Result A: Bell plays 2017 on a franchise tag making $12 million. He plays 2018 on another franchise tag and earns $14 million, bringing his two-year total to $26 million. After playing extremely well, Bell is now a free agent and gets a Gurley-type deal of $45 million guaranteed from either the Steelers or another team. Bringing his total guaranteed money to roughly $71 million.
Result B: Bell plays 2017 on franchise tag making $12 million. He plays 2018 for another $14 million, but suffers a very serious injury. The injury is career-ending and Bell leaves football with his prior career earnings, the $26 million from the two franchise tag years and what should be a massive insurance settlement. With a serious, but not career-ending injury, Bell commands only Johnson-type numbers on the open market, but is still at $56 million.
Result C: The situation we find ourselves in. Bell plays 2017 on the tag, earning $12 million. He sits out 2018, forfeiting the entire $14 million he would earn on the tag, but is healthy and a free agent entering 2019. Teams are slightly concerned by a year of inactivity, character questions and fear that he is a “system” player due to Conner’s performance. Teams offer Bell guaranteed money in the range between Gurley and Johnson. Let’s split the difference and say $37.5 million, which brings his total to $49.5 million.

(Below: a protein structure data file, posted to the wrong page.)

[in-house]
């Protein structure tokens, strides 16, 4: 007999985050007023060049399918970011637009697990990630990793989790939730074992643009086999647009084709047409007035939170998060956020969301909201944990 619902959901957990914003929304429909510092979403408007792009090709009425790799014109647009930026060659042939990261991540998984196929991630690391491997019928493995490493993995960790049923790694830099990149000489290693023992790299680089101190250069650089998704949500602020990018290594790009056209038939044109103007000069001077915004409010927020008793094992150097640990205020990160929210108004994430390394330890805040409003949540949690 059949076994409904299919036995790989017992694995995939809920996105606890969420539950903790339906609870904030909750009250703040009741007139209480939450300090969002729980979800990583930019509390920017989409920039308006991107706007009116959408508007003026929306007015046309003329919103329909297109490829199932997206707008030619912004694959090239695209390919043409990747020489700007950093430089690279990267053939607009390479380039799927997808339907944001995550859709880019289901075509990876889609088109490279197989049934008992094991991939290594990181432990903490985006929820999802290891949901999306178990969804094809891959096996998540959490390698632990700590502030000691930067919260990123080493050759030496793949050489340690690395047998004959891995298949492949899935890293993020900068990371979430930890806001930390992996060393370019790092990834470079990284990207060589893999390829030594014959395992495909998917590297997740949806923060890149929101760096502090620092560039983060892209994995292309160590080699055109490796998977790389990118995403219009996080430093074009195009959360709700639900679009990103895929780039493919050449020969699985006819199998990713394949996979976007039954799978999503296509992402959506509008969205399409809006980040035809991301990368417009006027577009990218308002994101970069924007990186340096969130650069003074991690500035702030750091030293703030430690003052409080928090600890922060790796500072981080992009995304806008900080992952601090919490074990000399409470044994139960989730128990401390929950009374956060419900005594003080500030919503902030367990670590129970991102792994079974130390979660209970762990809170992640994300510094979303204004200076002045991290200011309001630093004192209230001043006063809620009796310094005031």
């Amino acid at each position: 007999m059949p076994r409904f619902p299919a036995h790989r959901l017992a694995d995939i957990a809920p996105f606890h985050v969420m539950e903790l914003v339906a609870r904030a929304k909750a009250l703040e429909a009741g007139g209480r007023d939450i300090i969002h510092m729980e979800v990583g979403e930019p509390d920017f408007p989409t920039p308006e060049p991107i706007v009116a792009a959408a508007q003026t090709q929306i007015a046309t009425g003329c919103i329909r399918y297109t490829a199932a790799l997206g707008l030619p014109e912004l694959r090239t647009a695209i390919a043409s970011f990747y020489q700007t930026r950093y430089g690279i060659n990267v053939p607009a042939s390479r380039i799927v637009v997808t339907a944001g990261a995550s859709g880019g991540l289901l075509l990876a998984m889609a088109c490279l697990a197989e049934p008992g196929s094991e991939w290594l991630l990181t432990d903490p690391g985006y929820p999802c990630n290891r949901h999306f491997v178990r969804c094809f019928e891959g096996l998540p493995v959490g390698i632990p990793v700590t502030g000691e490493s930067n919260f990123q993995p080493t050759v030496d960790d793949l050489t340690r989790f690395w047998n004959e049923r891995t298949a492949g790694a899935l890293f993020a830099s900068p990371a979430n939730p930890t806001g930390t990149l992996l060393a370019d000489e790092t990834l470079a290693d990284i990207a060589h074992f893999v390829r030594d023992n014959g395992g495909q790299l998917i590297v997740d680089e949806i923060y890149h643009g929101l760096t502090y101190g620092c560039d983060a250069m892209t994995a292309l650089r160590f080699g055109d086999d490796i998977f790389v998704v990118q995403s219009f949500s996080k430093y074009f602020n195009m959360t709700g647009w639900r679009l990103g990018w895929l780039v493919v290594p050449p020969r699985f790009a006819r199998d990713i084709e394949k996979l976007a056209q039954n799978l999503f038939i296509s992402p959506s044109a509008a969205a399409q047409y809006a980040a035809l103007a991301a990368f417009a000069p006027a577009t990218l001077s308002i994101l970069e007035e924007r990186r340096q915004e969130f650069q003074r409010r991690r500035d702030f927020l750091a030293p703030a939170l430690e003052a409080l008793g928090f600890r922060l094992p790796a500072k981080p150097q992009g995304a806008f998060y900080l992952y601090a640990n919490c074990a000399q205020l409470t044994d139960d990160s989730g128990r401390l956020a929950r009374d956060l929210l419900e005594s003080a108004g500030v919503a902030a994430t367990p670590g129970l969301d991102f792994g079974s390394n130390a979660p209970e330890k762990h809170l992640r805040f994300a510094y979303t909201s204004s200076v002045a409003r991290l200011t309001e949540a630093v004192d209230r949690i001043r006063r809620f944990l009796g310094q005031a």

The Goal Line
In hindsight, it appears Bell’s best financial move would have been to accept the Steelers offer in 2016. With that ship having already sailed, he has made decisions that have led to less money already in his pocket and less guaranteed money in his future. He did take the possibility of a career-ending injury out of play by sitting this year, but those types of injuries are extremely rare in this era of medical advances. It’s possible that Bell has just received very bad advice from his agent, but it’s hard to fathom that he’s been led that far astray. Whether right or wrong, he has done something that few star athletes have ever done…gave up an entire season in his prime of his own volition. I wish I could tie all this up in a nice little bow for you, but the search for answers in the Le’Veon Bell situation only leads to more questions. Is Bell selfish or selfless? Driven by ego or principle? Obsessed with money or indifferent to it? These are just a few of the questions that we will continue to work through as the Bell saga plays out.